Failover, by definition, is a backup operational mode in which the functions of a system component are assumed by secondary system components when the primary component becomes unavailable through either failure or scheduled down time. A single point of failure is a part of a system that if it fails will stop the entire system from working. One of the hardest, but yet most important things to do when building your cloud architecture, is to eliminate Single Point of Failures. This means that every mission critical service should be able to survive an outage of any given server. Failover to a remote location is a mature technology, there is nothing new about it. Same holds true for cloud storage. But when users want to failover their virtual environments to the cloud, they can face a few challenges.
Virtual Failover in the Cloud Cloud disaster recovery solution virtualization
Cloud failover is much more than replicating backup to the cloud for recovery at a later time. The failover process uses the cloud as a secondary disaster recovery site. Standby servers take over the processing of a failed virtual machine environment for uninterrupted application performance, then fails back to the primary data center when the event resolved. Virtual machine architecture allows users to avoid the issue of maintaining identical hardware in the secondary data center, which is the big advantage of using a cloud-based disaster recovery. Virtual failover gains you near-infinite scalability.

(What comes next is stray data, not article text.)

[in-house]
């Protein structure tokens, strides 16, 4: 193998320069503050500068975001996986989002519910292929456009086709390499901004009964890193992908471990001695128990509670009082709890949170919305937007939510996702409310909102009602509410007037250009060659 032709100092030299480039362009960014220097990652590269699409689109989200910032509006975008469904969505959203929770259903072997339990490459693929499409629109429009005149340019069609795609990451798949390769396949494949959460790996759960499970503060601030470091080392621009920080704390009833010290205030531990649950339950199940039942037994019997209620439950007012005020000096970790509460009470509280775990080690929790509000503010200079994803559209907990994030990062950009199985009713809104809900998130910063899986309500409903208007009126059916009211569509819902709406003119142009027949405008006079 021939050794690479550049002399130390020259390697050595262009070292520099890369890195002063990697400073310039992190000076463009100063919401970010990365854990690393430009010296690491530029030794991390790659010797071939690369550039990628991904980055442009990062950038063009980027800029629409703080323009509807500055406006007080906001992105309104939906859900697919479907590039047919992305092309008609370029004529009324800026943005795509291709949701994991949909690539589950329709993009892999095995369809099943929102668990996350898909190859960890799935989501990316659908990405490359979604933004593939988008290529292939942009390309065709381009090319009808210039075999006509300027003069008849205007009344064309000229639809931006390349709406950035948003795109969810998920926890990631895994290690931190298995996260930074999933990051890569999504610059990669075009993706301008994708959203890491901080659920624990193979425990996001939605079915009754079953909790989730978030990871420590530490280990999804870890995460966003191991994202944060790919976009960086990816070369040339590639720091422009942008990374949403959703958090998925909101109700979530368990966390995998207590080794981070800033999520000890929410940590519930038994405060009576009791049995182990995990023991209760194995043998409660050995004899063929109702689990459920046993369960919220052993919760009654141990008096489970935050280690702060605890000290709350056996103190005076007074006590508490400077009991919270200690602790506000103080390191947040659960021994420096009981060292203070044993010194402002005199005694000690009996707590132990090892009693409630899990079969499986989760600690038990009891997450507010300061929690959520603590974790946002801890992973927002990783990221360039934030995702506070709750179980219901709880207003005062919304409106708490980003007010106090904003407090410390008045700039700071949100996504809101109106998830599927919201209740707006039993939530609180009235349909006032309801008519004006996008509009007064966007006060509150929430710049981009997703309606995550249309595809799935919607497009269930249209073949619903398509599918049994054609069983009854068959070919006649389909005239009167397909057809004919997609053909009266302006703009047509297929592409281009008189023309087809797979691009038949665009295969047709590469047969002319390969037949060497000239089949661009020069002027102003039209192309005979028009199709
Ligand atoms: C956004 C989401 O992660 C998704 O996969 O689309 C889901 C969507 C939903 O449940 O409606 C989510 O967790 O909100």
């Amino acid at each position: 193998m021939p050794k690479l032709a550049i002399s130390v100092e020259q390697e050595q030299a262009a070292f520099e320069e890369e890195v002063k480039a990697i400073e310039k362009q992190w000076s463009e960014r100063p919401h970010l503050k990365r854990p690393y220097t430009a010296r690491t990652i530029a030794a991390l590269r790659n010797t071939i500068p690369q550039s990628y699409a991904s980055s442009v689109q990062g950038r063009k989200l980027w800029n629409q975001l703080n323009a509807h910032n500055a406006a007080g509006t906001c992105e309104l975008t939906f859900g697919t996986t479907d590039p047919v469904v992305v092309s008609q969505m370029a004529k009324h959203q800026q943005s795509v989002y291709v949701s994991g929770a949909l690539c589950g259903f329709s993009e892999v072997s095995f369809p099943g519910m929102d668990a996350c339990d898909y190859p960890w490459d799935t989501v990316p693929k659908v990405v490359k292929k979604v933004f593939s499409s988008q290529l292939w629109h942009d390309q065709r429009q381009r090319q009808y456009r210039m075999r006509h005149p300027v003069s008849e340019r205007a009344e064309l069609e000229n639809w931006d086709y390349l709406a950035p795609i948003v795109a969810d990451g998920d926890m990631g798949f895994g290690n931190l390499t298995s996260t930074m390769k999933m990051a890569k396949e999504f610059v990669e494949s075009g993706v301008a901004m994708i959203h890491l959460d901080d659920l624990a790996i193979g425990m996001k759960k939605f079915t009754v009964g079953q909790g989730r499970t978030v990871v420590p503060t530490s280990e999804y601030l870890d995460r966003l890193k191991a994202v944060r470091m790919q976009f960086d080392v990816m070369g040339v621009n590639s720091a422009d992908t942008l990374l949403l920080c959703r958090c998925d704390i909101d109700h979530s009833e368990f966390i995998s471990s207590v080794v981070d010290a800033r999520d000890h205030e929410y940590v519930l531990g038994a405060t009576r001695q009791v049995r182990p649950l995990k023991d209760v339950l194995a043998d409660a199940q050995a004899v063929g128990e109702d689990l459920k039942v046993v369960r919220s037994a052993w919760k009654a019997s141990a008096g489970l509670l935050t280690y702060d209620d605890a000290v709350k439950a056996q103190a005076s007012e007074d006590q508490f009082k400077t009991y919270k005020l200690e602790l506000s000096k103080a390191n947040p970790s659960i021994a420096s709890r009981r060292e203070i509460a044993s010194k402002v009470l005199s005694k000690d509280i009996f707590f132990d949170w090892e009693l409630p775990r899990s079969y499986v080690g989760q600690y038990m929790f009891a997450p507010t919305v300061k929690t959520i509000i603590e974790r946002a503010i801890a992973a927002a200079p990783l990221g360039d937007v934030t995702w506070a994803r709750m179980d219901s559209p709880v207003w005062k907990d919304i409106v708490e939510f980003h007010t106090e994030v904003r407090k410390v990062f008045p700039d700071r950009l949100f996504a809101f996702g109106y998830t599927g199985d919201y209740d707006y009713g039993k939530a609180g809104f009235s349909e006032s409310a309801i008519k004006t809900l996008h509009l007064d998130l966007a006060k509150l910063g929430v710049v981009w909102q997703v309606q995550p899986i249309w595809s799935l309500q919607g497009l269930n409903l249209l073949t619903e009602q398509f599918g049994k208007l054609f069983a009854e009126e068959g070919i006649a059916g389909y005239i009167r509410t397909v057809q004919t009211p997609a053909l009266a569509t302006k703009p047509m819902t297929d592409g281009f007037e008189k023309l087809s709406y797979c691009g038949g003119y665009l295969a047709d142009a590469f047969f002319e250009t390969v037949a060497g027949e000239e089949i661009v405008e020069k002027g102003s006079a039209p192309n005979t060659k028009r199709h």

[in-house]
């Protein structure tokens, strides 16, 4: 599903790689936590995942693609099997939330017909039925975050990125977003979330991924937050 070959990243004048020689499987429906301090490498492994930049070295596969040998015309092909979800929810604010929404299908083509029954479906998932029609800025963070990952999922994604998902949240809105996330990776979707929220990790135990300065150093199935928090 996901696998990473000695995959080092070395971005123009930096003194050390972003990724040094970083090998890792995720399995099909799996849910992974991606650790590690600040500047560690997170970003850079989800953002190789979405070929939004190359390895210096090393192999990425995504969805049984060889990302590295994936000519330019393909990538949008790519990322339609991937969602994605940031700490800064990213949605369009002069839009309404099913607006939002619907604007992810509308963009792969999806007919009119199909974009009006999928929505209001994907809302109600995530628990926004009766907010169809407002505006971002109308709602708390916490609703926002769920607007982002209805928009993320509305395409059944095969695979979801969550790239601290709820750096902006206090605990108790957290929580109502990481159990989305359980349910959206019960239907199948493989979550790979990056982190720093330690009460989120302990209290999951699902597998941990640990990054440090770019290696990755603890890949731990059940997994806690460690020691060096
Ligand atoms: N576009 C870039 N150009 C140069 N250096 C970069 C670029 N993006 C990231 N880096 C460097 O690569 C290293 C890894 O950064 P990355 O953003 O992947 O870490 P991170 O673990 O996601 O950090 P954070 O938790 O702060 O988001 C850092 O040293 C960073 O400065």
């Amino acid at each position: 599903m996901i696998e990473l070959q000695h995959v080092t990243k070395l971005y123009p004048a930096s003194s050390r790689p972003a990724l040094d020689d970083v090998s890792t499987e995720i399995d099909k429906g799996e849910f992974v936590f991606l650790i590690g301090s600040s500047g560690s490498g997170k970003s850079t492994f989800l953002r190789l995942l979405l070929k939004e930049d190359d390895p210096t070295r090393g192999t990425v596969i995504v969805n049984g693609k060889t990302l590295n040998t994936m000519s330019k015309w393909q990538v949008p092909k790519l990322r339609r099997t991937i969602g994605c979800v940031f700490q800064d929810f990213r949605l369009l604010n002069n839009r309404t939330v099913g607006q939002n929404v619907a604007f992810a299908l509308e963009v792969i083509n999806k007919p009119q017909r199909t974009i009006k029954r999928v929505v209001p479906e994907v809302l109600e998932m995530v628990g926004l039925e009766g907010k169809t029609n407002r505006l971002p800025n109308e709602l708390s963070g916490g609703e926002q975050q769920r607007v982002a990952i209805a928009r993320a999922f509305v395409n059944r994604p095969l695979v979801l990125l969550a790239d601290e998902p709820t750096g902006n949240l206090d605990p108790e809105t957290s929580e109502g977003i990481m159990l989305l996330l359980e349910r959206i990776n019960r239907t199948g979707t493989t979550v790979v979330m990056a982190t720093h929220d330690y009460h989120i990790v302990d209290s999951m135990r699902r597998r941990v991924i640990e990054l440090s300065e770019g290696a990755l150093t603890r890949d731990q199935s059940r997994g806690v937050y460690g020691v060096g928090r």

Bandwidth becomes an issue when using cloud as a disaster recovery site. Virtualized data centers capture many snapshots of data and that quickly eat away at storage space. Security and availability are 2 other issues you need to be aware of. Securing backup data in the cloud is important; securing and accessing production data is even more important. You need both reliability and availability: reliability in that your cloud provider isn’t going to lose your data; availability in that you can access your data when you need to. You can”t afford to sacrifice either of these things.
Given all of its attendant issues, is cloud failover worth researching and investing in? For many companies, the answer is yes. However, if you have a remote disaster recovery setup that is working for you there may not be a need to abandon it. For instance, in the rare case your company owns multiple data centers and have replication and disaster recovery setup between them. However, even then, IT might consider testing cloud-based disaster recovery in a virtualized server environment. Virtual networks are growing very quickly and they can process a lot of data. The scalability of the cloud offers real advantages in these specific environments. Like with most technologies, you have plenty of options when it comes to how to execute. However, do not attempt a virtual failover in the cloud without an experienced Security solutions provider to walk you through the options. 2W Tech is a full-service IT Consulting firm that specializes in Security solutions and would be happy to guide you through your virtualization journey. Give us a call today.
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